Sexual assault in a sexualized culture

I’ve never had sex on a desk. Or in an airplane. When I told my grandchildren this, they shouted “Nana!” in embarrassment. I wanted them to know that loving sex between partners who respect each other is not a rip-her-clothes-off/push-her-against-the-wall norm.

Where would they get the idea otherwise? Everywhere.

Harvey Weinstein, Roy Moore, Louis C.K., Al Franken, members of Congress and their staffs, etc.etc. As of October 24, “Twitter confirmed to CBS News that over 1.7 million tweets included the hashtag “#MeToo,” with 85 countries that had at least 1,000 #MeToo tweets” (https://www.cbsnews.com/news/metoo-reaches-85-countries-with-1-7-million-tweets/)

Yes, women are speaking out. They’re disclosing the psychological injury of sexual assault. As a result, commentators are already claiming a “Cultural shift.” Now that powerful men are being confronted, either out of conscience or fear of getting caught, they’ll stop their abusive behavior.

I doubt it. The end of sexual violence against women would require a volcanic shift in media, where women exist for the benefit of men.

Like many Americans, males and females of all ages (my grandchildren included), I watch TV and movies. I like a good story. Readers who know me might be shocked at the kinds of movies I see. I’m sometimes shocked myself. Man meets woman; man desires woman; man f—s woman. Along the way a mystery is solved, a wrong is made right, love wins.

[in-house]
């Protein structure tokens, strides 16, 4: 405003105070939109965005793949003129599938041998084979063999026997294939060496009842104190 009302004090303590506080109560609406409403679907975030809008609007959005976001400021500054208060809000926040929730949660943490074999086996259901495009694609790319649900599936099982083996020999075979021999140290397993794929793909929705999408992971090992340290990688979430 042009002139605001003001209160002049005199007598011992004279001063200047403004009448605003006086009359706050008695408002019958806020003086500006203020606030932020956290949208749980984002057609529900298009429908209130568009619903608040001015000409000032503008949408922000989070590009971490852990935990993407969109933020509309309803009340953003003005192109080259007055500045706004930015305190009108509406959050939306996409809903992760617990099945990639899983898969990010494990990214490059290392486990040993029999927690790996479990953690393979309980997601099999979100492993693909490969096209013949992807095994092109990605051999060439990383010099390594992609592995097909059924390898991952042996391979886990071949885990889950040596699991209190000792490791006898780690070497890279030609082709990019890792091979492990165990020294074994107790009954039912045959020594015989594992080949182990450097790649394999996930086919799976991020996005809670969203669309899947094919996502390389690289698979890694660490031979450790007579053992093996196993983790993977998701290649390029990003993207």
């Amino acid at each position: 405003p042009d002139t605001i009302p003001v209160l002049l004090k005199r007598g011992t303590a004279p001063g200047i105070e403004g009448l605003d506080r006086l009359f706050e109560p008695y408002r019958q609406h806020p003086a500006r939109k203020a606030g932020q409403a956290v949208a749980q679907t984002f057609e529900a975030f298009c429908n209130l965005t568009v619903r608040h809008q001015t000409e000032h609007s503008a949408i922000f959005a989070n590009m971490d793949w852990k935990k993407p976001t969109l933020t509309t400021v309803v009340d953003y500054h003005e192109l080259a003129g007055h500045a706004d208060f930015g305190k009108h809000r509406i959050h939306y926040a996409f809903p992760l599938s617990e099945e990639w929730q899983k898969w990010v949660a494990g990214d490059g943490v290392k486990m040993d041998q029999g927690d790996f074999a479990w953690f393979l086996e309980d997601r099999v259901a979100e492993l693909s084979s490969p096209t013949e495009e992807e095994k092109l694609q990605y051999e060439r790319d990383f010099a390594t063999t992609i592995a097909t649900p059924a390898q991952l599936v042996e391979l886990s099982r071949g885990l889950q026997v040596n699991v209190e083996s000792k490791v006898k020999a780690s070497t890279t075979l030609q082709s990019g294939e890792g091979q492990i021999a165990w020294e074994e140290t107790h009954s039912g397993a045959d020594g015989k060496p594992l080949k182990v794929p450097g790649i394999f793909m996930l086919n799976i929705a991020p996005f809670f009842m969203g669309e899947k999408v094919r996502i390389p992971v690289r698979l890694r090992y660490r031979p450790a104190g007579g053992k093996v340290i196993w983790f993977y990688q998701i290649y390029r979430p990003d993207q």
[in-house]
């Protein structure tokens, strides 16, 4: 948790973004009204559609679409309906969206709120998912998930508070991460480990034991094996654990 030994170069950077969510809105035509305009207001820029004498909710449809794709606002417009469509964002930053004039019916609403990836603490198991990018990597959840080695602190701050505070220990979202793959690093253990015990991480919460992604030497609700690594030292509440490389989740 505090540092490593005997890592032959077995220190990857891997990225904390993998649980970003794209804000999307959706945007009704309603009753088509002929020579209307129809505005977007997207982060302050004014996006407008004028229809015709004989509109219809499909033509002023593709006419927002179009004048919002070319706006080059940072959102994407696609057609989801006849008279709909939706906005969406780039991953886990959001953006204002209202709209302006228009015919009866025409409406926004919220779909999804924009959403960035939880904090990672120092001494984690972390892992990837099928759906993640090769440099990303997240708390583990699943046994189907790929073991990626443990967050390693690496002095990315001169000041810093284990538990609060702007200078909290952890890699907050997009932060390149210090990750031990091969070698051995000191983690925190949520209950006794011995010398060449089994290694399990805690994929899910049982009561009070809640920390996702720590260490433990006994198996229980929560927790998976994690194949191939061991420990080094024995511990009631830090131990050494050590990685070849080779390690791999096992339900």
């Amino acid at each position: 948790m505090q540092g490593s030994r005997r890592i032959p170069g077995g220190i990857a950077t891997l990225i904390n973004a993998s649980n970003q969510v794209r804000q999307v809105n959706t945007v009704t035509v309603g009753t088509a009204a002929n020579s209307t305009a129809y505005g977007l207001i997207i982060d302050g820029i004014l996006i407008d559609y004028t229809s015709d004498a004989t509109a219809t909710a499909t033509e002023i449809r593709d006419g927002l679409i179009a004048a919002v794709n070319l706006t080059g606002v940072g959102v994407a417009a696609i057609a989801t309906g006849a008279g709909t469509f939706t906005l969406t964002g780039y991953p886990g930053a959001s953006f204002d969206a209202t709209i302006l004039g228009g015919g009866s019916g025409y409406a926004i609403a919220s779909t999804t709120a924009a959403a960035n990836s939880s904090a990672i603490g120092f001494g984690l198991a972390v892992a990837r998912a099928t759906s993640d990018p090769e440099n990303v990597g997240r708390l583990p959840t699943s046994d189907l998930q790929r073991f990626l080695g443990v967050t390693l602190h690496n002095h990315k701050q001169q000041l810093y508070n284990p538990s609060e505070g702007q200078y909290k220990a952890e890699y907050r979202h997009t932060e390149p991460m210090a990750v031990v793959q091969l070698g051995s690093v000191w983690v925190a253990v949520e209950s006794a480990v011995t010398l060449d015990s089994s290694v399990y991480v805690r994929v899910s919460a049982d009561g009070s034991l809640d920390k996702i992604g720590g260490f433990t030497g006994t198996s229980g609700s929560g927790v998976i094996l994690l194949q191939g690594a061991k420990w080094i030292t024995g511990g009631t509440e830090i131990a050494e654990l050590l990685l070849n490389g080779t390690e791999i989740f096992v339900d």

Let’s face it: we live in a highly sexualized society. Sex sells. Advertisers and the entertainment industry know that. It sells cars; it sells pharmaceuticals. Sex is on prime-time TV. Explicit sex. Aggressive sex.

Where do such messages lead? All men, not just men with political or social power, are led to believe they have a right to touch a woman’s breast, stick their tongue in her mouth, or do more.

I often wonder how young women are influenced by so much sex in the media. Have they been persuaded that male acceptance requires submission? I worry that my granddaughters, based on what they see in the media, will think they must give in to sexual advances.

Not that women don’t have hormones and needs of our own. In the 1960s we claimed our own sexuality and desires. But I’d wager that most want a sexual relationship with someone they know and care about.

Americans’ wishes are full of contradictions. We want services without paying taxes. We want cheap goods, yet they should be manufactured in the U.S.

We want men to respect women as equals in the work place. Yet everything men watch on their computers and TV screens shouts that women exist for male pleasure.

Can women, by speaking truthfully of our experiences, bring about a cultural shift? Only if the media quits portraying sex as an expectation of every encounter between a man and a woman.

And media, currently controlled by men, will never do that.

 

Nancy Werking Poling is author of Before It Was Legal: a black-white marriage (1945-1987).

Advertisements